A second element is the fact that you want to inflict tragedies on your own family while cheering up your opponents. There’s a lot of games where you want to be the last player standing; I liked the idea of turning that around and making a game where you do NICE things to your opponents while working to kill your own characters, instead of the other way around.
As for the Victorian theme…
[For those who haven’t seen Gloom, it’s a beautifully rendered game with a distinct look that draws on a Victorian-gothic aesthetic in both its illustrations and text. It’s a look that certainly helps the game move beyond its mechanics into a storytelling mode.]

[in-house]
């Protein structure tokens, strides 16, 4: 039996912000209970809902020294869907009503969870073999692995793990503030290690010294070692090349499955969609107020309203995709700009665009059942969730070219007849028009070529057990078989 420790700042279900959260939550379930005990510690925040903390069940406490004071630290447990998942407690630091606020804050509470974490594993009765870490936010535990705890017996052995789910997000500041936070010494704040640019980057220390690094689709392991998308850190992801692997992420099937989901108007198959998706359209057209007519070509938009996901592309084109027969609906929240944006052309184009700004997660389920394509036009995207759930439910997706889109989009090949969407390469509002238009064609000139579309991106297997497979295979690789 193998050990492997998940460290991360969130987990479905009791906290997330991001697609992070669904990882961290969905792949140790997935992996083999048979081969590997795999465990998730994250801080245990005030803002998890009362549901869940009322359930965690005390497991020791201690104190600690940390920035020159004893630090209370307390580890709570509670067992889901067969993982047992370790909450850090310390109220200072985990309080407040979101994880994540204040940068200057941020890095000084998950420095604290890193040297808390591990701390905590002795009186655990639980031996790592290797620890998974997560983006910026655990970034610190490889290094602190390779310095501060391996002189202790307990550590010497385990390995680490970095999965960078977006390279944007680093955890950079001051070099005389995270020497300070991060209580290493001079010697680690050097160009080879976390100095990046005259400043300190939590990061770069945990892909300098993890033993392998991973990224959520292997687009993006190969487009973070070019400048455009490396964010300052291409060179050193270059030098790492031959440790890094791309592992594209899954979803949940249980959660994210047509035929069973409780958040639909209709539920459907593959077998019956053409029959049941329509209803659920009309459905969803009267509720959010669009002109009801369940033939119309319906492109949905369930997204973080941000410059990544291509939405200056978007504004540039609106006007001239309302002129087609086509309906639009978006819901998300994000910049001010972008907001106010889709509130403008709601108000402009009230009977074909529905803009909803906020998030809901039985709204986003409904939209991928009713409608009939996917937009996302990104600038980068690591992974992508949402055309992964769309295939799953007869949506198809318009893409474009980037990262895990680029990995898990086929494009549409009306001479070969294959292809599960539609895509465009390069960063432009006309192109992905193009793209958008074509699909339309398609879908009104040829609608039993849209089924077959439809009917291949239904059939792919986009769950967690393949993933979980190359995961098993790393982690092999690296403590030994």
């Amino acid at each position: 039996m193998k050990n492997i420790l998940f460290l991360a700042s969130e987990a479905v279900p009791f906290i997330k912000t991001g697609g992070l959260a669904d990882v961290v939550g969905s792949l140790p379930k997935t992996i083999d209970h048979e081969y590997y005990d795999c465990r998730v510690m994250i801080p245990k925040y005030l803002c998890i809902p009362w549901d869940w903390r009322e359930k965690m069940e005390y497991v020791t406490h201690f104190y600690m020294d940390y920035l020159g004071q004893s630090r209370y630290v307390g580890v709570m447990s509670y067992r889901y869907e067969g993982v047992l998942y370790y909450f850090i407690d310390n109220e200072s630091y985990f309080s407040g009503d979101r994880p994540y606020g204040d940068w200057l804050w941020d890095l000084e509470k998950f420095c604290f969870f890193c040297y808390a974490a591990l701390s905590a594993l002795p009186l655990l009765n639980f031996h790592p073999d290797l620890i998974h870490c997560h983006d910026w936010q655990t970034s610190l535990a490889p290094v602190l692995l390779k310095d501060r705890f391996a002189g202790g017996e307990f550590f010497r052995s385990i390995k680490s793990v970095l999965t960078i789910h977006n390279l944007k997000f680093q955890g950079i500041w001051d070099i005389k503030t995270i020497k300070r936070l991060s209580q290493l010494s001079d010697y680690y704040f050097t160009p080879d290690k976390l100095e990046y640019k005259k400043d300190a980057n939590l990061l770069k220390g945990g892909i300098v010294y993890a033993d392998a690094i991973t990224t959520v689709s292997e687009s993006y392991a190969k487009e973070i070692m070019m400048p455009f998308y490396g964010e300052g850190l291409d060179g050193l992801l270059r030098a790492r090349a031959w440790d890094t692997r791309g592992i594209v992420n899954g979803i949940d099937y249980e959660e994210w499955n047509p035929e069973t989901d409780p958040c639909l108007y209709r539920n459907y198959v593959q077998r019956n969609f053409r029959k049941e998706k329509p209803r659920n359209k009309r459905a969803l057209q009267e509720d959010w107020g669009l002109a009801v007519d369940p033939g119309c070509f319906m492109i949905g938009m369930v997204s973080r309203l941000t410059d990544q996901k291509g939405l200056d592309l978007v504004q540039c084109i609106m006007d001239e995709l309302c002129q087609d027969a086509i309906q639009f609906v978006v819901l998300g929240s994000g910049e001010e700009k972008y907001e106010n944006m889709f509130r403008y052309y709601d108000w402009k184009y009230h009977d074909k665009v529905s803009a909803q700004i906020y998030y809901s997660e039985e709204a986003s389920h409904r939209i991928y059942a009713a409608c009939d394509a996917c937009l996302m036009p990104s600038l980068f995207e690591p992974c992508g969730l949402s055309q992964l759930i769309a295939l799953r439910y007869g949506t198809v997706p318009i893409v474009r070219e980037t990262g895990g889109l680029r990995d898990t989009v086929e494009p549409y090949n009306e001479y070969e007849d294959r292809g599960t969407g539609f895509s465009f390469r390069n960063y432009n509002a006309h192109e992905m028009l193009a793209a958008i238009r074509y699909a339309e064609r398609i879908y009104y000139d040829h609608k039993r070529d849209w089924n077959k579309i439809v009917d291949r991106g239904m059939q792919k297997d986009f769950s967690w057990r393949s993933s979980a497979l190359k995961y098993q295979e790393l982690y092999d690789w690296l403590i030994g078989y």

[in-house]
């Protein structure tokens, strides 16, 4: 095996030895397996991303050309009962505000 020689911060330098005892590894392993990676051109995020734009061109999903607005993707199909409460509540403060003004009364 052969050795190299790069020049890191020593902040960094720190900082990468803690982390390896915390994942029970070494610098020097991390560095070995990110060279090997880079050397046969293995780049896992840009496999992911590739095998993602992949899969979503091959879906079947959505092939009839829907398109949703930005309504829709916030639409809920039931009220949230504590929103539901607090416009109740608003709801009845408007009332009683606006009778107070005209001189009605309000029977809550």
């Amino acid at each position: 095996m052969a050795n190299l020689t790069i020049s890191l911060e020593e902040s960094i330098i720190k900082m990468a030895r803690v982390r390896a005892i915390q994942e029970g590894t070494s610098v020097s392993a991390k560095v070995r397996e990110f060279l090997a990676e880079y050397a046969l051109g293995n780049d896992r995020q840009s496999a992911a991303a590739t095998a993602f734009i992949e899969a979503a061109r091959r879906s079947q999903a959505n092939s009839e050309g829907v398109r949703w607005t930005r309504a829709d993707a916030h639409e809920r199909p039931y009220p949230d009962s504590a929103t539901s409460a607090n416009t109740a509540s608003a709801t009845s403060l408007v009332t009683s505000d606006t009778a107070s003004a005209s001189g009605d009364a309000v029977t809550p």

I’m a long-time fan of the work of Edward Gorey, Charles Addams, and Gahan Wilson. While I loved The Gashleycrumb Tinies, my earliest exposure to Gorey was through his brilliant title sequence for Mystery! which aired on PBS when I was young. Mourners standing in the rain, an elegant party, a pair of feet disappearing into the pond. With both Addams and Gorey you have a morbid sense of humour, an archaic style, and worlds where the supernatural and inexplicable are always possible. It’s a place where the itinerant gravedigger might be Pursued by Poodles, or where a creepy clown could be Terrified by Topiary. I see Gloom more as an homage to Gibbons, Gorey and Addams than as a parody of the things they parodied, though it’s a fine line to draw. The stories of Gloom are dramatic but intentionally somewhat ridiculous; I don’t believe Jane Austin ever has a protagonist Mauled by a Manatee.